Online license agreements usually have warranties that are WRITTEN ENTIRELY IN CAPITAL LETTERS. This is an anachronism from the typewriter era that should be avoided according to the 9th Circuit, a leading author on contracts drafting and the deputy GC of Wikipedia.
9th & 4th Circuit Courts of Appeal
Lawyers who think their caps lock keys are instant "make conspicuous" buttons are deluded. In determining whether a term is conspicuous, we look at more than formatting. A term that appears in capitals can still be inconspicuous if it is hidden on the back of a contract in small type. ... Terms that are in capitals but also appear in hard-to-read type may flunk the conspicuousness test. A sentence in capitals, buried deep within a long paragraph in capitals will probably not be deemed conspicuous. Formatting does matter, but conspicuousness ultimately turns on the likelihood that a reasonable person would actually see a term in an agreement. Thus, it is entirely possible for text to be conspicuous without being in capitals. (bold emphasis added)
There's also a 2009 4th Circuit decision that discusses an all-caps warranty disclaimer at para 922:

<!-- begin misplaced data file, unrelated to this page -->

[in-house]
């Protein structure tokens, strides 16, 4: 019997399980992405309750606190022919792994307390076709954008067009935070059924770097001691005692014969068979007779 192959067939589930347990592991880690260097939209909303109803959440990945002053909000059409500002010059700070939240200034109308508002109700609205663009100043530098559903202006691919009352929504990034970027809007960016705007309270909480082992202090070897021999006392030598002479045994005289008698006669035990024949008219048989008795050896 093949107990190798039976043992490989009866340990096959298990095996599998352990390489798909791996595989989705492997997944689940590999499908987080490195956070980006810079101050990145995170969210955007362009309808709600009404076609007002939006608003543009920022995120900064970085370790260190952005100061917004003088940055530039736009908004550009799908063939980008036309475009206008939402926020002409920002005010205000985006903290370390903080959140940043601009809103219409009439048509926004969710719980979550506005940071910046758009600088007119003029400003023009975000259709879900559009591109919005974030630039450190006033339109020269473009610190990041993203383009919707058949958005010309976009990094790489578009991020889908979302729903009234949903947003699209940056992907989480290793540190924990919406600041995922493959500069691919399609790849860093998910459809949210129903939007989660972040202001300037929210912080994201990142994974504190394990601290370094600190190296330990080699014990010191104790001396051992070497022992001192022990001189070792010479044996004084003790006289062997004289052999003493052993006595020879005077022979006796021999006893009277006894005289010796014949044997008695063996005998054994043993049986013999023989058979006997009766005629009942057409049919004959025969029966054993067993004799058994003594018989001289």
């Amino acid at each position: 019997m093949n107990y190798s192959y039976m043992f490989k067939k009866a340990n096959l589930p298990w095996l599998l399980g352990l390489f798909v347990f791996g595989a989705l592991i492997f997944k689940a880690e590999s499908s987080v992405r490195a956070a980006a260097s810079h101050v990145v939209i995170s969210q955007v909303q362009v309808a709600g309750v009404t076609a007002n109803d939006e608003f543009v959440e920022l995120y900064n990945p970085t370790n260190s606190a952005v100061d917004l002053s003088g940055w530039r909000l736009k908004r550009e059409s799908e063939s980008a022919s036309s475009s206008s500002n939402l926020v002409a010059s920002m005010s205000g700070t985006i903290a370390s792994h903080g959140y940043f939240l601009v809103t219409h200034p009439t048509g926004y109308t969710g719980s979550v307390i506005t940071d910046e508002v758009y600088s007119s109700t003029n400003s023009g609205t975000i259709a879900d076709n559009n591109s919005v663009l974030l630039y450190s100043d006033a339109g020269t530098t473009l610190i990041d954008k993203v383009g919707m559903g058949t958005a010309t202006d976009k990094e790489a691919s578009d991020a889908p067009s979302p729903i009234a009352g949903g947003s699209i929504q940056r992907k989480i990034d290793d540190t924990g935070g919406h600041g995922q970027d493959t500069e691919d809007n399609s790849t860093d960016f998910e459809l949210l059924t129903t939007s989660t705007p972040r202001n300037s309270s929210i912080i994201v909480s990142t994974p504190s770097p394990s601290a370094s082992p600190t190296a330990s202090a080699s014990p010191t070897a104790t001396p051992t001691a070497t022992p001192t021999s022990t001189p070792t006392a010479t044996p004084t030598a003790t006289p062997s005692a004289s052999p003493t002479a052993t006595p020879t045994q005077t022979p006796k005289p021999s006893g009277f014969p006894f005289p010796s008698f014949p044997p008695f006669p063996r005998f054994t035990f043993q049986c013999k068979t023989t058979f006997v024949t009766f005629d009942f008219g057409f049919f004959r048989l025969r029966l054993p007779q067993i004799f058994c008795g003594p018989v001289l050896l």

But the placement of the disclaimers (buried in a sea of same-sized, capitalized print), coupled with the absence of any cautionary language on the first page of the policy illustration, which contains the deceptive language and figures indicating Powell's out-of-pocket payments will "vanish," preclude a determination the disclaimers are adequate as a matter of law.
Luis Villa & Ken Adams
The Deputy General Counsel of Wikipedia's parent organization has a write-up about this and why he changed the Mozilla Public License to remove the all capital letter warranty disclaimer: tieguy.org/....
The author of a leading US textbook on contract drafting, Ken Adams, has a post recommending lawyers rethink their use of all caps: adamsdrafting.com/all-capitals.
HOW TO MAKE TEXT CONSPICUOUS
Here are a few alternative ways of making text conspicuous: practicaltypography.com/all-caps.html.